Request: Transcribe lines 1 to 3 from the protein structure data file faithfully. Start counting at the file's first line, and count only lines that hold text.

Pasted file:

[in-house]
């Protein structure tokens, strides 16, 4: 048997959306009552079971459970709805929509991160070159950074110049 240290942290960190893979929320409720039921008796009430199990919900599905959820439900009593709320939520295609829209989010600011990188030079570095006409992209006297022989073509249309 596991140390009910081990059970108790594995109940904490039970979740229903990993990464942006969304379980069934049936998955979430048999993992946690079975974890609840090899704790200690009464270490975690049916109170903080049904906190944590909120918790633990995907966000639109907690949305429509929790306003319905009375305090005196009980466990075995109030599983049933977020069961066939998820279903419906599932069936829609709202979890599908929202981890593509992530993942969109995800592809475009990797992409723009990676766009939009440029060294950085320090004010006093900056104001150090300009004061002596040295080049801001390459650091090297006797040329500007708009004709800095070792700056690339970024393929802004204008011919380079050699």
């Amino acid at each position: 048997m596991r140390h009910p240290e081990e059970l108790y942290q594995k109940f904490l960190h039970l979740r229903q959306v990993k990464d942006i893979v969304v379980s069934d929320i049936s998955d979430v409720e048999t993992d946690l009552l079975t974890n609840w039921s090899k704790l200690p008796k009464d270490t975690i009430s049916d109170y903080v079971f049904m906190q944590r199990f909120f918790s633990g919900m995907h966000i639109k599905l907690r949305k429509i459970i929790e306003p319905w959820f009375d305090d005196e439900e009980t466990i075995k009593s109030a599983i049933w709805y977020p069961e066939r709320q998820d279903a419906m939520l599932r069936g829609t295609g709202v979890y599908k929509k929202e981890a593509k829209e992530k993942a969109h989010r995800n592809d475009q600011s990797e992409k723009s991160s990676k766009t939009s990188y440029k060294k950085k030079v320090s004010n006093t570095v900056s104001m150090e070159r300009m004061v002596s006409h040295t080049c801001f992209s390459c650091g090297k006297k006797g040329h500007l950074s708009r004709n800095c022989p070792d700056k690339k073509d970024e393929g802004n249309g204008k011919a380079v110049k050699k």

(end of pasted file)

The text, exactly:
[in-house]
């Protein structure tokens, strides 16, 4: 048997959306009552079971459970709805929509991160070159950074110049 240290942290960190893979929320409720039921008796009430199990919900599905959820439900009593709320939520295609829209989010600011990188030079570095006409992209006297022989073509249309 596991140390009910081990059970108790594995109940904490039970979740229903990993990464942006969304379980069934049936998955979430048999993992946690079975974890609840090899704790200690009464270490975690049916109170903080049904906190944590909120918790633990995907966000639109907690949305429509929790306003319905009375305090005196009980466990075995109030599983049933977020069961066939998820279903419906599932069936829609709202979890599908929202981890593509992530993942969109995800592809475009990797992409723009990676766009939009440029060294950085320090004010006093900056104001150090300009004061002596040295080049801001390459650091090297006797040329500007708009004709800095070792700056690339970024393929802004204008011919380079050699």
């Amino acid at each position: 048997m596991r140390h009910p240290e081990e059970l108790y942290q594995k109940f904490l960190h039970l979740r229903q959306v990993k990464d942006i893979v969304v379980s069934d929320i049936s998955d979430v409720e048999t993992d946690l009552l079975t974890n609840w039921s090899k704790l200690p008796k009464d270490t975690i009430s049916d109170y903080v079971f049904m906190q944590r199990f909120f918790s633990g919900m995907h966000i639109k599905l907690r949305k429509i459970i929790e306003p319905w959820f009375d305090d005196e439900e009980t466990i075995k009593s109030a599983i049933w709805y977020p069961e066939r709320q998820d279903a419906m939520l599932r069936g829609t295609g709202v979890y599908k929509k929202e981890a593509k829209e992530k993942a969109h989010r995800n592809d475009q600011s990797e992409k723009s991160s990676k766009t939009s990188y440029k060294k950085k030079v320090s004010n006093t570095v900056s104001m150090e070159r300009m004061v002596s006409h040295t080049c801001f992209s390459c650091g090297k006297k006797g040329h500007l950074s708009r004709n800095c022989p070792d700056k690339k073509d970024e393929g802004n249309g204008k011919a380079v110049k050699k």